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Dublin: 12 °C Sunday 15 September, 2019

Stephen Ward helped convince Burnley to sign Jon Walters

The Dubliner was more than happy to provide a character reference for his Ireland team-mate.

Stephen Ward made 45 appearances in all competitions last season.
Stephen Ward made 45 appearances in all competitions last season.
Image: Martin Rickett

STEPHEN WARD SAYS he was more than happy to provide a positive character reference for Jon Walters as Burnley considered whether or not to sign the striker.

The Dubliner knows Walters well from the pair’s many years spent together in the Ireland set-up.

A respected individual at Turf Moor, Burnley consequently sought Ward’s opinion before electing to seal the £3 million capture of the experienced forward from Stoke.

I sent him a text and he said that he knew there was a possibility he would be leaving Stoke,” Ward recalls. “He found out during the international break but didn’t really know where he was going. (Burnley) asked me about him before numerous times because it looked like he might become available previously at Stoke.

“(I get asked) not so much about players’ ability because the manager knows them inside out. More so a character reference. With the Irish lads, I always say the same thing, we all get along well and there are no problems. The three lads that have come in have slotted straight into the group brilliantly.”

And has Ward ever had to provide a negative character reference?

No, no, no,” he smiles. “Thankfully, I’ve only ever been asked about lads close to me.”

Walters’ arrival takes the number of Irish internationals at Burnley to five, a development that Ward is pleased with.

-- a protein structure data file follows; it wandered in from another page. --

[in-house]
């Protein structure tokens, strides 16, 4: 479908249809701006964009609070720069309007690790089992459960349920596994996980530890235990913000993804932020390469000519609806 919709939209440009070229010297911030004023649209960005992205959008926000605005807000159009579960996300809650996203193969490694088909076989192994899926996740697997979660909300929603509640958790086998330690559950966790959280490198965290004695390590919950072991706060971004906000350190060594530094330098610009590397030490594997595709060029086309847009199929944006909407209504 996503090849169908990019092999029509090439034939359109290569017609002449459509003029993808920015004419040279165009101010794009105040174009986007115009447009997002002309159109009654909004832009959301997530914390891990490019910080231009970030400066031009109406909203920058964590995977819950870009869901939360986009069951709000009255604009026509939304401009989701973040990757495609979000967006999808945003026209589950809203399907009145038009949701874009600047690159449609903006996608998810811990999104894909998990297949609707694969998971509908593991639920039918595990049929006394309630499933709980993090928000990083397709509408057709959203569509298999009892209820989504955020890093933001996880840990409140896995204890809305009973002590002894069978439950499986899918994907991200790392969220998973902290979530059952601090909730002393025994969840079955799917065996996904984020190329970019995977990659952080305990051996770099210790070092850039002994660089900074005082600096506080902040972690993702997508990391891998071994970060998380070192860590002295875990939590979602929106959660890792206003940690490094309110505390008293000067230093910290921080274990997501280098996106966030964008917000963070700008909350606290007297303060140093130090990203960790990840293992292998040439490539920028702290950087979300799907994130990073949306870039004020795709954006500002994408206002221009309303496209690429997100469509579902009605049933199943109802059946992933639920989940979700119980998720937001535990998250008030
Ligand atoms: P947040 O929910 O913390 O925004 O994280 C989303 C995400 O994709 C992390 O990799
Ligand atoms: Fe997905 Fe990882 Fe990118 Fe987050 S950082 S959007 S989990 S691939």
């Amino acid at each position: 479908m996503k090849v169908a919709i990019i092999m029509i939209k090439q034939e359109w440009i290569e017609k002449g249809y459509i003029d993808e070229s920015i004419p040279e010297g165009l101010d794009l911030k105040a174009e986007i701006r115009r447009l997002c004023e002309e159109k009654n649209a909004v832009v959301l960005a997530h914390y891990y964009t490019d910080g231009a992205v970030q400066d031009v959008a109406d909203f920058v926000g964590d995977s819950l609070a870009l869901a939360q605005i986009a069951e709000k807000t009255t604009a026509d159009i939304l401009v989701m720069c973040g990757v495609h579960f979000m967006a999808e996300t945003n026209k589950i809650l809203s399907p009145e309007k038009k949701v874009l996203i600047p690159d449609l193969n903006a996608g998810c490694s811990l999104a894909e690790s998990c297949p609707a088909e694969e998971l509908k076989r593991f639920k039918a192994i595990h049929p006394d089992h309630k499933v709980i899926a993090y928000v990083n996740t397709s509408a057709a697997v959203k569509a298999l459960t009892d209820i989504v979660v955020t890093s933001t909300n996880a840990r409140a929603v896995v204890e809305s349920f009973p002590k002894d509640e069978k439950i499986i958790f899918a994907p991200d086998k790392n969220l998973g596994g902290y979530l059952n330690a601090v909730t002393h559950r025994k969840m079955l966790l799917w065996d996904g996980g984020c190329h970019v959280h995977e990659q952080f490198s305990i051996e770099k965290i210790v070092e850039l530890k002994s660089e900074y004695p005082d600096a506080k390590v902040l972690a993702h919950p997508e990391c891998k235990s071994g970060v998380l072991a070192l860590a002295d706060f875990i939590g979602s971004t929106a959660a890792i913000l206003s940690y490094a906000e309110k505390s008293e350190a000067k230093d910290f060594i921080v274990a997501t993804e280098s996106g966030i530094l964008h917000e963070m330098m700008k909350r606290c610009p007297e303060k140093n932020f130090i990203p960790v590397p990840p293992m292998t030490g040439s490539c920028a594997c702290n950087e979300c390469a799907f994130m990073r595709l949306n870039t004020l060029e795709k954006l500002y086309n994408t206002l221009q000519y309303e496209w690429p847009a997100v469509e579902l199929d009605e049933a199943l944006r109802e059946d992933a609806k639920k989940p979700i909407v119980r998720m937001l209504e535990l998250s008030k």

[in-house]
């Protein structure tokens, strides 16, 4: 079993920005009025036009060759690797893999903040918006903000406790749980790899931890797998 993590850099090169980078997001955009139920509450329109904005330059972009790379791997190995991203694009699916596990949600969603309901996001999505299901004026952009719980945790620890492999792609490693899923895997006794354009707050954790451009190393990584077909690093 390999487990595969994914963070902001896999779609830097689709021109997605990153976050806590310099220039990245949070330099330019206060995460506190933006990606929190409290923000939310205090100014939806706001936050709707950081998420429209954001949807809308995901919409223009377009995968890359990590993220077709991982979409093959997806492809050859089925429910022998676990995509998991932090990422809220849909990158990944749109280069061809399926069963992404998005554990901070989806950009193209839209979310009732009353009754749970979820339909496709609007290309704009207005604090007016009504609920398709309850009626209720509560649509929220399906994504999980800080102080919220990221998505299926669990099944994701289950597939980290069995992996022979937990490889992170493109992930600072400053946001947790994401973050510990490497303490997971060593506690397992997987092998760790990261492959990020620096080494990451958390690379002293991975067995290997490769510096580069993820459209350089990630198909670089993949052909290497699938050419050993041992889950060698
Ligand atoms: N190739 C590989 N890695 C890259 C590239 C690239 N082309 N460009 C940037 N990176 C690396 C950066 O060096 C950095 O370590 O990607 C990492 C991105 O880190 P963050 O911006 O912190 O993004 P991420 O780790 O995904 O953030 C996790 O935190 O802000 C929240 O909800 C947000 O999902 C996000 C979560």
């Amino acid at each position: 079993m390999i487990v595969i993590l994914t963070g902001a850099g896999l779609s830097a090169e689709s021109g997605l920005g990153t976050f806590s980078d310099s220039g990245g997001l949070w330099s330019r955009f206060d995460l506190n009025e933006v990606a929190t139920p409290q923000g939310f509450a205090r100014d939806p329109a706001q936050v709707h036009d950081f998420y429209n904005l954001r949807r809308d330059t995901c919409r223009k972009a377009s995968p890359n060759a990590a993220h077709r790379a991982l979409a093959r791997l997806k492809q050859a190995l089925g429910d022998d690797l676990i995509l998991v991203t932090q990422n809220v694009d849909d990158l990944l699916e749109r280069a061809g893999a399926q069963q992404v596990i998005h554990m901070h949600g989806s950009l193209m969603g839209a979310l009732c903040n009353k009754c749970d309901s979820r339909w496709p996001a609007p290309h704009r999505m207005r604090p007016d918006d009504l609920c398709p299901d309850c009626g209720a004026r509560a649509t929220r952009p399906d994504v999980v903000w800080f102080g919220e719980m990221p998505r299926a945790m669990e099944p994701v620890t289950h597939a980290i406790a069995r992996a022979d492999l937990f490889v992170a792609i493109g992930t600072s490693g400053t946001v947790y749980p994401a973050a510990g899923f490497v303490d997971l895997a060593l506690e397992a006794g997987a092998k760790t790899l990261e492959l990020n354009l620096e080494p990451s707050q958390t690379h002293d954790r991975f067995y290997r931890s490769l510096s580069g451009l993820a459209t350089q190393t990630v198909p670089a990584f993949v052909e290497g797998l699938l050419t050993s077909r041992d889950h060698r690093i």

Myself and (Kevin) Longy have been here a couple of years, then Jeff (Hendrick) came and Robbie (Brady) as well and Jonny. It’s a good core, we’re all very close, as everyone is. I think Jonny is going to be a great signing for us, he’s exactly the breed of player that our manager likes. He will be a real asset for us.”

Having played 45 times in all competitions during a hectic 2016-17 campaign, Ward was relieved to get three-and-a-half weeks off following last month’s World Cup qualifier between Ireland and Austria.

I needed it to be honest because I was struggling with a few injuries at the end of the season,” he admits. “The manager was good as gold, he gave us (Irish lads) that little bit of extra time. We only missed a couple of days of the pre-season because the lads were back on the 6th for this trip (for a training camp in Kildare in Carton House ahead of their friendly with Shamrock Rovers last night) and we came back on the 10th.

“I think it was important for me — at the end of last season, I’d nicked my cartilage again, I was playing all the way through up to the summer.

I didn’t really run in the off-season, I just swam, just to give my knee a complete rest for the three-and-a-half weeks or so.

“You go out running again, you’re pounding your joints again. So I literally just stayed off, I did a bit of swimming and just a bit of rehab in the gym. So far, I’ve felt the benefit of it and it’s feeling strong at the minute. Touch wood it stays that way.